If there is to be any renewal of Jewish life in Prague today, according to Prague’s Chief Rabbi Karol Sidon of the Beit Praha (“House of Prague”) congregation, it will be due to foreign expatriates (“The Great Jewish Cities of Central and Eastern Europe,” by Eli Valley, p. 278).

This is not to say that some young Czech Jews are not trying to create community. Those who remain in Prague – a small number – have divided into two congregations, Beit Praha (Orthodox) and Beit Simcha (“House of Joy” – Reform/Conservative) and are doing the very best they can.

Prague is an exciting city by any standard. A feast for the eyes, the city’s multiple architectural styles and beautiful buildings, narrow streets, restaurants, shops, and magnificent churches, its burgeoning economy, and the past 25 years of Czech freedom make it a welcome residence and an exciting destination for visitors.

For the Jewish traveler there are many sites of interest including the Altneuschul (“The Old New”), Spanish, and Pinchas Synagogues, several Jewish museums, the Holocaust Memorial, and the Jewish quarter’s cemetery with graves of significant rabbis including Rabbi Judah Loew (the MAHARAL) of Golem fame.

Despite the long and rich history of the Prague Jewish community, it has suffered a fate similar to that of other Central European Jewish communities decimated by genocide, assimilation and immigration.

Over the last 800 years, the fate of the Moravian and Bohemian Jewish communities in this region was dependent on the largess of the king, and though at times Jews thrived, Prague suffered the entire list of classic anti-Semitic decrees at one time or another, including the prohibition against Jews owning land, living among Christians, belonging to guilds, and holding public office. At times Jews were forced to wear identification marks on their clothing, were restricted to peddling or money lending, paid high taxes, and were compelled to make “loans” to the royal treasury.

In good times, Jews held the status of “servi camerae – servants of the king” in which they were defended against pogroms provoked by the infamous blood libel accusation.

By the beginning of World War I, Jewish assimilation was so widespread that Judaism was all but gone from Prague though such luminaries as Sigmund Freud, Gustav Mahler and Franz Kafka were born and raised there. By 1940, the Prague Jewish population had swelled to 55,000 to include refugees escaping the Nazis from the Sudetenland, Austria and elsewhere. After the Germans occupied Prague on March 15, 1939, Jews were expelled from all facets of the economy. Their property and belongings were stolen, and they were excluded from schools, trams, parks, and restaurants. Most of Prague’s Jews were eventually deported to Terezin, of which only 7500 survived.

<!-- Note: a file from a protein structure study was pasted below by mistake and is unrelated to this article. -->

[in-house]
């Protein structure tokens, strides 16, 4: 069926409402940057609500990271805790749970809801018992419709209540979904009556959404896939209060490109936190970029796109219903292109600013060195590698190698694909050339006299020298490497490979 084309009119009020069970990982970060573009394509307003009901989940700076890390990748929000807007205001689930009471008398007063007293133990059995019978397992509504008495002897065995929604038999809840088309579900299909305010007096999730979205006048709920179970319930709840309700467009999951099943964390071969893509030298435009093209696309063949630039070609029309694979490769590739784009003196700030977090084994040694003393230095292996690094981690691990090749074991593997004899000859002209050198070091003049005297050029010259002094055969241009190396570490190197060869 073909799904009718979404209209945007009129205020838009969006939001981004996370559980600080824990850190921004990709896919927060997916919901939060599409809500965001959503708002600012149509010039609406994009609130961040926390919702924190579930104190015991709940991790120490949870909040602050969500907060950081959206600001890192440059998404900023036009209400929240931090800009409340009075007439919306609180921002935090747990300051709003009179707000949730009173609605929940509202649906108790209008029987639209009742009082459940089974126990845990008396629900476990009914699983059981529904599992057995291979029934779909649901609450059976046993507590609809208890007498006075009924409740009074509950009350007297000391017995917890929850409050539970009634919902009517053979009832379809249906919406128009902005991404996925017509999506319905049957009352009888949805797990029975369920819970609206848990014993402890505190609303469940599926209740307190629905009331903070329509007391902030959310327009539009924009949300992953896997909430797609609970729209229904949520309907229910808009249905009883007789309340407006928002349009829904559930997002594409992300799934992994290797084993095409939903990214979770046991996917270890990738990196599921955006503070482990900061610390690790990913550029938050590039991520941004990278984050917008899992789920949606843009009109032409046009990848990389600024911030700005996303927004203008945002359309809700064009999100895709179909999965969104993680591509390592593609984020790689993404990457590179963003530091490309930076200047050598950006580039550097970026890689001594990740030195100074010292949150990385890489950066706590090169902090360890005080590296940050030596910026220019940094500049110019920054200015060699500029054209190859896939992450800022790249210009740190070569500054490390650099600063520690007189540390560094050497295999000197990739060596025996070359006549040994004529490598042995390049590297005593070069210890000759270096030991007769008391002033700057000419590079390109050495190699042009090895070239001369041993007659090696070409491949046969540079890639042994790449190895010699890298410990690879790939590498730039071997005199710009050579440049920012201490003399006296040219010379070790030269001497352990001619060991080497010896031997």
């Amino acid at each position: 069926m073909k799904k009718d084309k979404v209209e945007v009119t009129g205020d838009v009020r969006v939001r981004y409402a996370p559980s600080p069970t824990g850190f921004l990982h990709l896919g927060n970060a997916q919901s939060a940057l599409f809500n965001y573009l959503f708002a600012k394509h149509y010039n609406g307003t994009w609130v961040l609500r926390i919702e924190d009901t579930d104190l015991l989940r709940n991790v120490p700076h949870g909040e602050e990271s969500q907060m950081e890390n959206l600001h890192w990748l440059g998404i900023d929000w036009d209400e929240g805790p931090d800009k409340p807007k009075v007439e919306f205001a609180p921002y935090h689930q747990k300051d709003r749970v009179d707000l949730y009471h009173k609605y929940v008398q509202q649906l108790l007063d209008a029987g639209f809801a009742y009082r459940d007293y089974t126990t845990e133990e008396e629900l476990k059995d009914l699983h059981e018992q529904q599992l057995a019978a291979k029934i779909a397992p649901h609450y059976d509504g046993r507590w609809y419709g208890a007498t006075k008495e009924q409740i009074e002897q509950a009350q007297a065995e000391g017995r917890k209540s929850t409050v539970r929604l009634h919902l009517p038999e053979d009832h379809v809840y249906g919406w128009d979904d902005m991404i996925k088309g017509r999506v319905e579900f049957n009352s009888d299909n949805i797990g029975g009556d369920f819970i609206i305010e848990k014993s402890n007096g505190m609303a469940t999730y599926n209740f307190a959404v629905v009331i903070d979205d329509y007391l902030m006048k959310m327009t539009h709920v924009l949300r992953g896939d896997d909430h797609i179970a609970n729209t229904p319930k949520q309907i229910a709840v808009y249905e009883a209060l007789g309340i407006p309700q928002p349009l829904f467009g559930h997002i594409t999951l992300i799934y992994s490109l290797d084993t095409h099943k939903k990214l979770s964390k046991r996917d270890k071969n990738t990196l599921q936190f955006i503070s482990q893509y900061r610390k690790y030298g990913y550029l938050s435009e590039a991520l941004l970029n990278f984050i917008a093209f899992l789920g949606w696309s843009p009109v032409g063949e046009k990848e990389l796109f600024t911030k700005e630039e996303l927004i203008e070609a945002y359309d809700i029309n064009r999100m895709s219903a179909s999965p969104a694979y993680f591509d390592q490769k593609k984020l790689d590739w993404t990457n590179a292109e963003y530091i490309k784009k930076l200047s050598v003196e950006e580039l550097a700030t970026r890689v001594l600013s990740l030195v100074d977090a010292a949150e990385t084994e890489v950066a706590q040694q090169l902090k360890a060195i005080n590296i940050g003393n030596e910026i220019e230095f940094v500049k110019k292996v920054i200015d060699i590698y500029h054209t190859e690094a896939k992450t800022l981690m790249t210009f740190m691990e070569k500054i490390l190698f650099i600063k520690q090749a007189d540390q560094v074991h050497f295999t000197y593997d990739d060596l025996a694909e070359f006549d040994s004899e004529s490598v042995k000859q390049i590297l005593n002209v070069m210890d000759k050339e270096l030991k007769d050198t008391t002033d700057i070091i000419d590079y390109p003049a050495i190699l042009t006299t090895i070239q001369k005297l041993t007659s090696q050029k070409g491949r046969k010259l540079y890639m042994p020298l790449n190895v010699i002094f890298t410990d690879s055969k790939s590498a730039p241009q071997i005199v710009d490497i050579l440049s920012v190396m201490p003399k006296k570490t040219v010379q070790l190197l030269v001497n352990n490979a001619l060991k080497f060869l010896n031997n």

After WWII, 20,000 Jews moved to Prague from the east thus making it a center of Jewish life in central Europe for a brief while. In 1948, large numbers made aliyah to Israel. After the communists came to power in 1950, 26,000 more Jews left as life became precipitously worse for those who remained.

After the dissolution of the Soviet Union in 1989, Judaism experienced a kind of revival and became fashionable for the small remnant of young Jews whose survivor parents had remained, but assimilation and intermarriage had a continuing deleterious effect.

Today, Prague claims only 1350 registered Jews, half of whom are over the age of 70, though unofficial estimates range from between 5,000 and 20,000 of Jewish lineage.

The chronicler of Central European Jewish history, Eli Valley, blames the current Jewish leadership of Prague for its lack of organized, serious and sustained outreach to those of Jewish heritage living in the city, and he despairs of Prague’s Jewish future (Ibid, p. 26-27).

My synagogue group celebrated Kabbalat Shabbat with the Reform Beit Simcha in the magnificent Spanish Synagogue. Beit Simcha has no rabbi, and so services that evening were led by a brilliant young woman who works as a professional translator. Our group of 30 dwarfed the number of locals present. The prayer leader and the Orthodox son of the Executive Director of the organized Prague Jewish community joined us later for dinner and conversation.

Though these two young Jews were upbeat about what is happening in their respective congregations, I was not persuaded that the seeds for renewal were there. Though there is a kosher restaurant in the city, the Jewish communal organization oversees and maintains all Jewish sites, and Shabbat and holiday services are held, little else seems to be going on.

My own sense of this very small community is that it will remain small. Anti-Semitism in Prague is currently insignificant, but the history and state of the community does not suggest that a large scale revival is imminent. Indeed, despite the magnificence of Prague, the rich history of Jewish life there reaching back a millennium, the beauty of its synagogues, and the material wealth of many Prague Jews, Judaism in Prague is now little more than memory.

This is the fourth and last in a series of blogs on Central European Jewish communities – see:

Only the Guilty are Guilty – Reflections About Germany Then and Now on Kristallnacht – Sunday, November 9, 2014

A Dark and Heavy Cloud of Memory Hovering Over Budapest’s Jews – Sunday, November 16, 2014

Pavel Stransky – Terezin, Auschwitz and the Death March of a Survivor – Tuesday, November 18, 2014

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